Another significant note regarding Ryan Pressly has the 9th highest SIERA (Skill-Interactive ERA) among qualified relievers so far this season. In regard to that category, Pressly has a 2.48 SIERA which puts him with the likes of Edwin Diaz of the Seattle Mariners, who leads all relievers in that category, Josh Hader of the Milwaukee Brewers, Aroldis Chapman of the New York Yankees, and Blake Treinen of the Oakland Athletics, among some of the other Top 10 names in this category.
Additionally, another important statistic to measure regarding pitcher effectiveness is xFIP, which relates to Fielding Independent Percentage, but takes things in that category a bit further. FIP often times takes into consideration how the team's defense does behind said pitcher, but xFIP discounts a team's defensive struggles and measures the expected run prevention value. Within that category, Ryan Pressly ranks 8th, among qualified relievers, with a 2.68 value. For comparisons sake, the lowest this season is Edwin Diaz of the Seattle Mariners with a 1.64 value with the highest value (5.39) belonging to Miguel Castro of the Baltimore Orioles.
When it comes to defense, the move from the Houston Astros to the Minnesota Twins, is good news for Ryan Pressly. Thus far this season, the Astros have a Top 10 defense, based on Defensive Runs Saved, with 19 over 10,119 innings. On the other hand, the Minnesota Twins has a Defensive Runs Saved value, of -7, putting them 19th overall in baseball. As we've seen over time, defense plays a large role in how successful or unsuccessful a team is, especially a pitching staff, and the change of scenery should benefit Pressly, even though the Astros defense hasn't been that great this year. Still, to give Houston the benefit of the doubt, they have been without Jose Altuve, who returns to the lineup tonight, for a while and George Springer missed time on the DL as did Carlos Correa, so that surely all played into the team's overall weaker defensive numbers.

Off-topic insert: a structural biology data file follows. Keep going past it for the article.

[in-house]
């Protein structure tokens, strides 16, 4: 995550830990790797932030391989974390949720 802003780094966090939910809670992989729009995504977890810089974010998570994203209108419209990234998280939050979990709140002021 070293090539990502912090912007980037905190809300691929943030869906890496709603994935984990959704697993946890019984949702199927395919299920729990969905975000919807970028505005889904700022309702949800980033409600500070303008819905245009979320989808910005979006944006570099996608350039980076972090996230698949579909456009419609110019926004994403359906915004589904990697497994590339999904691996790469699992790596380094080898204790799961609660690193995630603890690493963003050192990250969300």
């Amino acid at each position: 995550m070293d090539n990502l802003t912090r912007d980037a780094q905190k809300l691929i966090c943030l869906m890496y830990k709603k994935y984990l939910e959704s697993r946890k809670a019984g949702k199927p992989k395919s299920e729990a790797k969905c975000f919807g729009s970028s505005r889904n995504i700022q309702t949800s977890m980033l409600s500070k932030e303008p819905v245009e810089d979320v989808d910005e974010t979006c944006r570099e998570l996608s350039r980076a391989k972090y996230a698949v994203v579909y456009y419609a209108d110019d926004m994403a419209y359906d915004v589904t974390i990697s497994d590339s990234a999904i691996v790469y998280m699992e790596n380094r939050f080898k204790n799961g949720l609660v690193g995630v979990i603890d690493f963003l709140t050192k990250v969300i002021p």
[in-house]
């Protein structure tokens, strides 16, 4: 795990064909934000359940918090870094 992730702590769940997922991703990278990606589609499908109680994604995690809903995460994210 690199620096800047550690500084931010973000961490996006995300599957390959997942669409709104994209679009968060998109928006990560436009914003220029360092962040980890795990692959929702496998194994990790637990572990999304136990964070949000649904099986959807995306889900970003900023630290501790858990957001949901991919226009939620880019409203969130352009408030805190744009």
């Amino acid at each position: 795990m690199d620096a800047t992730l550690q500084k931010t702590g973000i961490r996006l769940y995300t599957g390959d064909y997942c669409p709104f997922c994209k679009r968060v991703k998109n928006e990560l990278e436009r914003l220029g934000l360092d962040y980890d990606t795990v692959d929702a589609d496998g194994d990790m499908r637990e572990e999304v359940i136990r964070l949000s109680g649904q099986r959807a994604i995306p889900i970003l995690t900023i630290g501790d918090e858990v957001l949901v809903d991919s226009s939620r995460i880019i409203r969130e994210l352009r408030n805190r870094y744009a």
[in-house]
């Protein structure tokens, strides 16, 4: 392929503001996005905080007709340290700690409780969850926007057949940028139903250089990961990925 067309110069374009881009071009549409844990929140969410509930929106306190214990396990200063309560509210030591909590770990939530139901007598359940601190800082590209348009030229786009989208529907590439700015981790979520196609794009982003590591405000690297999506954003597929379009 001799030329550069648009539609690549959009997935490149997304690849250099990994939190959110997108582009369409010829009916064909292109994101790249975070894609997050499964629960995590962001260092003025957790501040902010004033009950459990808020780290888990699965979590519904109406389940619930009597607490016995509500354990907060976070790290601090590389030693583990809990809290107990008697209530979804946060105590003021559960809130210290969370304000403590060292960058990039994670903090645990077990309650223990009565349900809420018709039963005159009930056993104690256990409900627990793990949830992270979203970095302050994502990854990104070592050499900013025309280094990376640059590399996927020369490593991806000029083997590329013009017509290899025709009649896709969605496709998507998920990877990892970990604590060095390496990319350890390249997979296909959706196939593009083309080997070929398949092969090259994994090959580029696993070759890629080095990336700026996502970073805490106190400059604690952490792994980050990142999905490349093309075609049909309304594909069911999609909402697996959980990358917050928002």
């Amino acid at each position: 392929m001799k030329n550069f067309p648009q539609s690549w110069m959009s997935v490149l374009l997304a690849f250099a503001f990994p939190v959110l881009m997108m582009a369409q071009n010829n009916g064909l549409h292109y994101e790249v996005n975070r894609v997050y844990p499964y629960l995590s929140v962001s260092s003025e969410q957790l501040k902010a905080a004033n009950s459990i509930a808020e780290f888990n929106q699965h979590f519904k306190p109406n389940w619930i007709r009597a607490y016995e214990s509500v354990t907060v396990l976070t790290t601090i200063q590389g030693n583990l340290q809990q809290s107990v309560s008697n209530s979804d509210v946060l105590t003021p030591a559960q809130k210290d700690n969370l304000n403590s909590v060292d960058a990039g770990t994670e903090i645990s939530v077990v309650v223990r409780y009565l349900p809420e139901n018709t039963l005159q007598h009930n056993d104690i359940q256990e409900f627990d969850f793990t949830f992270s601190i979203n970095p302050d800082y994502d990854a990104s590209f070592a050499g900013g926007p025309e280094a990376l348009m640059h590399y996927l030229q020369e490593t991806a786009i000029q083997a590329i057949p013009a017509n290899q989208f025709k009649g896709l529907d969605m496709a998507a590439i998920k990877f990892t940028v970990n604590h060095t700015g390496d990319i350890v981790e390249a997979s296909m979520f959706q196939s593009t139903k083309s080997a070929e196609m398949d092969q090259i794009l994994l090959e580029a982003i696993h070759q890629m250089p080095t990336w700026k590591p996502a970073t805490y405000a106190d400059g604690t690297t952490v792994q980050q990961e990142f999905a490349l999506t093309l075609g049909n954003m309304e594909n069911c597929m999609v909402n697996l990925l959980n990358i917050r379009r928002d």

To close out the discussion, let's analyze how Ryan Pressly does when thrust into different situations i.e. with runners on, no runners, bases loaded, and runners in scoring position. Refer to this chart below for illustration:
As seen by the chart, Astros manager, A.J. Hinch, can practically put Ryan Pressly into any sort of situation and expect him to thrive regardless of the pressure of said situation. Although Pressly has the 11th highest BABIP among qualified relievers (.351), he has still excelled when asked upon as seen by his stats when the bases are loaded or there are runners in scoring position. That alone deepens the Astros bullpen and allows A.J. Hinch to have yet another option to turn to during late game situations come October.
Even though Ryan Pressly might not have been the most recognizable, or even one of the 10, most recognizable names to move at the Trade Deadline, he is still extremely valuable and could easily be one of the most under-the-radar pitching pickups that happened this past trade deadline. The least thing that Ryan Pressly does, is provide more depth to an Astros bullpen, that appeared, at least on the surface, to need additional depth during the first half of the season, and puts the Astros in position to attempt to repeat as World Series Champions.